How Much Aquarium Ornamentation?

ryanneliza

Member
Hello all, I am new to this forum and so I apologize if I'm on a slow leadning curve. I've had a 10 gallon aquarium for ten years or so, and I'm planning to upgrade to a 20 gallon until I (someday) can have space for a 29g. I've seen tank setups with minimal ornamentation/plants and tanks with heavy decoration. What are your opinions on this? I'm debating which direction to go in. Thanks!

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Adam55

Member
HI Ryan. Welcome to FL.

It can sort of depend on your stock. Some fish like wide open spaces for swimming. Some are timid and like to have places to hide, especially if they are in a tank with more aggressive breeds (fish generally won't bother what they can't see). All things equal, I like a good amount of live plants and some wood / rocks, but not enough to overwhelm the view of the fish.
 

FishMaster2400

Member
It's great to have live plants as it with ammonia, nitrates and nitrites and gives the tank a natural felling and look!

But as Adam55 mentioned |Not a lot to overwhelm the view of fish.|
 

Edbl79

Member
What kind of fish do you plan on having and will you have real or fake plants?


 
  • Thread Starter

ryanneliza

Member
I will probabaly have a mix of live and fake plants. I will have more fake than live to start out with because I only have a juvenile apongeton in my existing tank, and I would like to get the tank cycling well before I add too much. I am a novice with live aquarium plants.

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  • Thread Starter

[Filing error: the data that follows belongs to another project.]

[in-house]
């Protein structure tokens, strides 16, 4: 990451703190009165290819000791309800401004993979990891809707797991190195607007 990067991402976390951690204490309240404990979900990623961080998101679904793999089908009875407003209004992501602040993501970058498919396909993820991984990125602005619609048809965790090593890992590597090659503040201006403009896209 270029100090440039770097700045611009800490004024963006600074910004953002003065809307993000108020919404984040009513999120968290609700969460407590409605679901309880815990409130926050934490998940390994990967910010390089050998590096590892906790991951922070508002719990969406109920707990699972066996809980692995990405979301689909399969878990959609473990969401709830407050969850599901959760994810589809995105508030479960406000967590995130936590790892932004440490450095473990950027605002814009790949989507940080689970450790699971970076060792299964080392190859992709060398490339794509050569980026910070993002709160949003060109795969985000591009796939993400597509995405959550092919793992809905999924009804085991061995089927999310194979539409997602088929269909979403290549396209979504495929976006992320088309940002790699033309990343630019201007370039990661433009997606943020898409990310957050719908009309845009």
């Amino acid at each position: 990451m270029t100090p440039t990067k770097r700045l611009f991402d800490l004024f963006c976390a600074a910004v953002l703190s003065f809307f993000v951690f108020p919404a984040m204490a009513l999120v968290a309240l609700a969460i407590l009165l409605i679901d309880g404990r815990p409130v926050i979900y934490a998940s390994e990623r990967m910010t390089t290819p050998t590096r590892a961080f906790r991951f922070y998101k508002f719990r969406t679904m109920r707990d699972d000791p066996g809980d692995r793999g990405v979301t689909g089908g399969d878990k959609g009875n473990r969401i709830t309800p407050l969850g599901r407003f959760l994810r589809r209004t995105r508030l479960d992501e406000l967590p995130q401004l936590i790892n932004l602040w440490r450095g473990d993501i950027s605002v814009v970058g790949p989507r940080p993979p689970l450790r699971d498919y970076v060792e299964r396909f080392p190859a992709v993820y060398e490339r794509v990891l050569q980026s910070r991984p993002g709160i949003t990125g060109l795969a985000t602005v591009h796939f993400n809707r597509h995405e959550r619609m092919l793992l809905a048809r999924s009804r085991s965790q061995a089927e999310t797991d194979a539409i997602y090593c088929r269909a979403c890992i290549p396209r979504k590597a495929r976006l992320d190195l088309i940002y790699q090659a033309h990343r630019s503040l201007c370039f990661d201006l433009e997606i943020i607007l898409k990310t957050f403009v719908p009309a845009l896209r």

ryanneliza

Member
And also, I have a blend of various tropical fish, from platies and guppies, to danios and cherry barbs. I also have one 2" rainbow shark who gets along well with community fish.

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aliray

Member
Welcome to the forum, I hope you enjoy it here.Alison
 

lobstahlights

Member
I'm not personally familiar with the fish you're keeping, but I think your shark will outgrow even the 29 you hope to someday have.

I imagine you're overstocked regardless, so there's a balance to find between allowing the fish their own territory and allowing them to all have enough swimming space. Maybe build up in one corner, or line decorations across the back, so that they have options.
 

Kwig

Member
Both. I like to line the backs with taller wood and plants. As the sides meet the front, decor and plants get shorter and fuller. Middle is typically open for swimming and viewing. All of my tanks have at least one open swimming area because I usually have a school of something that's active.

I also agree that it sounds like you're overstocked, and that the shark isn't suitable for even a 29 gallon. That being said, my ten gallon is one of my favorite tanks. It houses one nerite snail, probably 50 or 75 Red Cherry Shrimp, and two male guppies. It's very heavily planted, which is what I like the most about it. I'd move everyone up to the 20 gallon, remove the shark, and jump into live plants.